The cold means that every creature - wild and domestic - struggles to stay warm. Turkeys and deer are coming to the barnyard seeking food. Yesterday we woke up to a new �puppy� running through the barnyard. The photos below show the young fox searching for mice and voles in one of the rock walls.
The newest pig at the Sanctuary, Penny Blossom, is a bundle of energy. She really values time with her humans and I�ve been taking her on multi-mile walks every day. She�s very comfortable with her leash and obeys every command. At the end of the walks, she�ll sit in my lap for belly rubs. She�s very comfortable with the other creatures at Unity Farm and wanders around the barn yard on her own (with supervision).
Hazel, our �alpha� pig, is a bit jealous. I�ve made sure she gets her share of belly rubs too.
On the days when the temperature creeps above 50F, the bees have started to gather pollen from emerging skunk cabbage. It�s been a rough winter for bees in New England because of the spread of viruses by varroa mite. We�re expecting 50% losses.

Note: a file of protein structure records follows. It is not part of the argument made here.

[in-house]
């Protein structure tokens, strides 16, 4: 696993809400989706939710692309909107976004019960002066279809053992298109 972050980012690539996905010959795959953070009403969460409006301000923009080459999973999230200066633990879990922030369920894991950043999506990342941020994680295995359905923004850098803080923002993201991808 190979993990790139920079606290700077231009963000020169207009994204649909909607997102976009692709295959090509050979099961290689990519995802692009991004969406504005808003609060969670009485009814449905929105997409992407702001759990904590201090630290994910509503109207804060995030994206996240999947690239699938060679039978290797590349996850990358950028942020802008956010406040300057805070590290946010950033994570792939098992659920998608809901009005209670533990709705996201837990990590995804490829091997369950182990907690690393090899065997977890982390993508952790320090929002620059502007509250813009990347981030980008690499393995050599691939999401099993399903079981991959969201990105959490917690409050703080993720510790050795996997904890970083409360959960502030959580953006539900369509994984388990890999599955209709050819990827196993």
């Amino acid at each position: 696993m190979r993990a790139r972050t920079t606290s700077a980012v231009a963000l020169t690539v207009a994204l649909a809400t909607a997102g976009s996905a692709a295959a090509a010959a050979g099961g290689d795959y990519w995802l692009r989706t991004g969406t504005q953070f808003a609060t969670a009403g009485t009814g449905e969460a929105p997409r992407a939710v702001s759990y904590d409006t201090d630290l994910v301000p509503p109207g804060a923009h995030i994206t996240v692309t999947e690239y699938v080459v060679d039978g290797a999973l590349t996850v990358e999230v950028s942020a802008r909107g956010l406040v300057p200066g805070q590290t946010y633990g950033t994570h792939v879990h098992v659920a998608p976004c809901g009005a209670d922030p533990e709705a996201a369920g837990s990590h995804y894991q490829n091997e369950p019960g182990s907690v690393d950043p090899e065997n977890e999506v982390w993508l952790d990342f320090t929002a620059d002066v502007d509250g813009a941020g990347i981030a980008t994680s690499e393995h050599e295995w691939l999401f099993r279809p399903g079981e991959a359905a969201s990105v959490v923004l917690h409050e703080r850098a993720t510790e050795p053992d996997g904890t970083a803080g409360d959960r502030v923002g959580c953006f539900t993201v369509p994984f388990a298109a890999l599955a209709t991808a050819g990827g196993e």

This week we put out a call for volunteers to serve as companions to our animals - offering time to help with their socialization and care. The response has been overwhelming. As we add more creatures, we�ll increasingly depend on volunteers since Kathy and I are limited by the 168 hour week. We only accept animals at the sanctuary when we are confident we can support every aspect of their lifecycle and needs.
This weekend, we�ll be continuing work on the new sanctuary paddocks and animal shelters. Next Friday (if the weather holds) we�ll begin clearing another acre of land. Our design for the new rescue areas will require half a mile of fencing, to be installed in the Spring. With every passing week, the sanctuary grows, providing the infrastructure to support our evolving animal community.